Procedure

Ovulation Induction- Fertility/Reproductive Medicine and IVF, Obstetrics and Gynecology

Disclaimer: Please note that Mya Care does not provide medical advice, diagnosis, or treatment. The information provided is not intended to replace the care or advice of a qualified health care professional. Always consult your doctor for all diagnoses, treatments, and cures for any diseases or conditions, as well as before changing your health care regimen. Do not reproduce, copy, reformat, publish, distribute, upload, post, transmit, transfer in any manner or sell any of the materials on this page without the prior written permission from myacare.com.

Ovulation induction (OI) uses hormonal drugs to stimulate the production and release of an egg from the ovary.

Ovulation is the process of release of an egg from the ovary. It is a part of a normal menstrual cycle. If sperm fertilizes the egg, it travels to the uterus and pregnancy may occur. If fertilization does not occur, the egg is released from the body during the menstrual cycle.

A woman may become unable to ovulate on her own due to a variety of factors. These include stress, changes in weight, and a condition called Polycystic Ovary Syndrome (PCOS).

Other causes may include:

  • Increased levels of prolactin hormone
  • Failure of the pituitary gland to produce sufficient Follicle-stimulating hormone (FSH) and Luteinizing hormone (LH)

Ovulation induction is suitable for women who have problems with the pituitary gland.

Before your doctor starts treating ovulation problems with drugs, they may ask you to undergo certain tests. These include:

A pelvic ultrasound

Synonyms: Pelvic Ultrasonography, Pelvic Scan, Gynecologic Ultrasound, Transabdominal Ultrasound

This is a noninvasive diagnostic exam. It produces images of the organs and structures in the pelvic region, such as the uterus, fallopian tubes, ovaries, cervix, and vagina.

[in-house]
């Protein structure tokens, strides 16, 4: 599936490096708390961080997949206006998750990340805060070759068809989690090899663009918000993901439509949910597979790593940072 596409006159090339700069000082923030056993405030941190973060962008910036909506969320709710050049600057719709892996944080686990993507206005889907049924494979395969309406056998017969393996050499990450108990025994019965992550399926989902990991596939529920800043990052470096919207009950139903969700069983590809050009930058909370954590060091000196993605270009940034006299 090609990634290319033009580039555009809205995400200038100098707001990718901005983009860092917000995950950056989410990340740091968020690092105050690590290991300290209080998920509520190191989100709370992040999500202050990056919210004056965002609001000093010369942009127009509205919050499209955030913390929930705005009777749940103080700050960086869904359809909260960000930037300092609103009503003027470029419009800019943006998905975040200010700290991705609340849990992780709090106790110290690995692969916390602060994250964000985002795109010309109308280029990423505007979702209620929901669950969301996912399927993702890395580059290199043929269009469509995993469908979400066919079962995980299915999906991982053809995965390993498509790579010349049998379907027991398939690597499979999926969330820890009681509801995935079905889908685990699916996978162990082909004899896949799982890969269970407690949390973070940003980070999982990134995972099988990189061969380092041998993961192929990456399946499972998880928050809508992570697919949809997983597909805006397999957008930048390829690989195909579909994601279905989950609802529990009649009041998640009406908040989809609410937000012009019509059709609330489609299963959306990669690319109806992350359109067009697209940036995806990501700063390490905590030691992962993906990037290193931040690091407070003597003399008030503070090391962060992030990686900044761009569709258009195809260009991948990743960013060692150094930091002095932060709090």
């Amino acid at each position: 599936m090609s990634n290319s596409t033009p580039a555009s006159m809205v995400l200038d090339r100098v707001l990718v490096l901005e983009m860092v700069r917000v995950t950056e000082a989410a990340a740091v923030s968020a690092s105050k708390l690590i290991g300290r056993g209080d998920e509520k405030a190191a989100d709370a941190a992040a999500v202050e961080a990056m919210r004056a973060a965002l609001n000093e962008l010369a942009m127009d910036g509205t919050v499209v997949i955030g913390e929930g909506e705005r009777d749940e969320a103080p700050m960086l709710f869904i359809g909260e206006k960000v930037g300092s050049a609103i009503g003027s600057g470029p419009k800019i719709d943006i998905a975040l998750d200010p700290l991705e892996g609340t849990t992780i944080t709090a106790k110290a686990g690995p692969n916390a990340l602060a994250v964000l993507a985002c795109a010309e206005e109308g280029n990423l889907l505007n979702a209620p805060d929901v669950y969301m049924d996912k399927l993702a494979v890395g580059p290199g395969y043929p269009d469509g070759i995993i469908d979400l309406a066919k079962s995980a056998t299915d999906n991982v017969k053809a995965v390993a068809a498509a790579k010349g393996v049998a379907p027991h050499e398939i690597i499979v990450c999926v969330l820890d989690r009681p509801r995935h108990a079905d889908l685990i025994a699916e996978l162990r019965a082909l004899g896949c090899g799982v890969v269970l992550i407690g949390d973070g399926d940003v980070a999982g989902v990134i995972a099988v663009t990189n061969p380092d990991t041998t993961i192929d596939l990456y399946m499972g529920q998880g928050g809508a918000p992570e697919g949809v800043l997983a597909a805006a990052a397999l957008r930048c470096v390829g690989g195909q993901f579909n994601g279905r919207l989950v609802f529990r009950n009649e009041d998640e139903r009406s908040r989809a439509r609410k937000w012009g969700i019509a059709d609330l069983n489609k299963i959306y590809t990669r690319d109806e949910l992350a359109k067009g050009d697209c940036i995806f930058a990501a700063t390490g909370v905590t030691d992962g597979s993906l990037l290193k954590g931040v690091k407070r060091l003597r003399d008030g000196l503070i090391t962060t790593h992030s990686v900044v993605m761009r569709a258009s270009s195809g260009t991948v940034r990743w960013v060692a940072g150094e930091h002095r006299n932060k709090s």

The ultrasound device sends high-frequency sound waves to the internal organs in the pelvis. Once the waves bounce back from the organs, it processes them and creates the images. The images help your doctor detect abnormalities in the organs.

Blood tests

These tests measure the blood levels of hormones such as thyroid, prolactin, FSH, LH, testosterone and other male hormones. Besides, you may need to check the blood levels of progesterone.

Low levels of progesterone, FSH, and LH usually indicate a problem with ovulation.

Physical examination

Women who have high levels of male hormones in their bloodstream will likely have excessive hair on the face and body.

Moreover, daily body temperature measurement can give you an idea of ovulation. The level of progesterone rises gradually during ovulation. It causes elevated body temperature. On the other hand, a constant body temperature indicates a problem with ovulation.

Drug Therapies to induce ovulation

Once your doctor confirms the problem with ovulation, they may ask you to take certain drugs. These include:

Clomiphene citrate tablet

Clomiphene citrate stimulates the pituitary gland to produce FSH. FSH is key to stimulating egg production by the ovary. It significantly increases ovulation rate and pregnancy rate.

Alternately, your doctor may prescribe Tamoxifen or Letrozole. Like clomiphene, tamoxifen is an “anti-estrogen”. Tamoxifen may work in women who cannot ovulate with clomiphene.

Letrozole blocks the activity of aromatase, an enzyme that increases the production of estrogens. Increased estrogen can prevent ovulation by reducing FSH production.

Gonadotropins injections

Women who fail to ovulate with oral drugs may benefit with gonadotropins. They contain either FSH or a combination of FSH and LH. A healthcare professional injects these drugs daily under the skin.

The doctor monitors the success of drug therapy by examining ultrasound scans. Depending on your response, the therapy may continue for six continuous cycles.

Ovulation induction drugs may induce multiple pregnancies in some cases. Talk to your doctor about the risks of the drugs.

Sources:

  • https://www.sciencedirect.com/topics/medicine-and-dentistry/ovulation-induction
  • https://www.ncbi.nlm.nih.gov/pmc/articles/PMC2808395/
  • https://www.ncbi.nlm.nih.gov/pmc/articles/PMC3205537/
  • https://www.ncbi.nlm.nih.gov/pubmed/30470497
About the Author:
Shailesh Sharma is a registered pharmacist and medical content writer from Nepal. He enjoys digging into latest findings of research and strongly believes in evidence-based health information. He graduated from Pokhara University School of Health and Allied Sciences and was engaged in clinical pharmacy and academia in various regions of Nepal for almost 9 years. Shailesh also serves as Project Manager of Graduate Pharmacists’ Association, Nepal (GPAN).
Inquire Now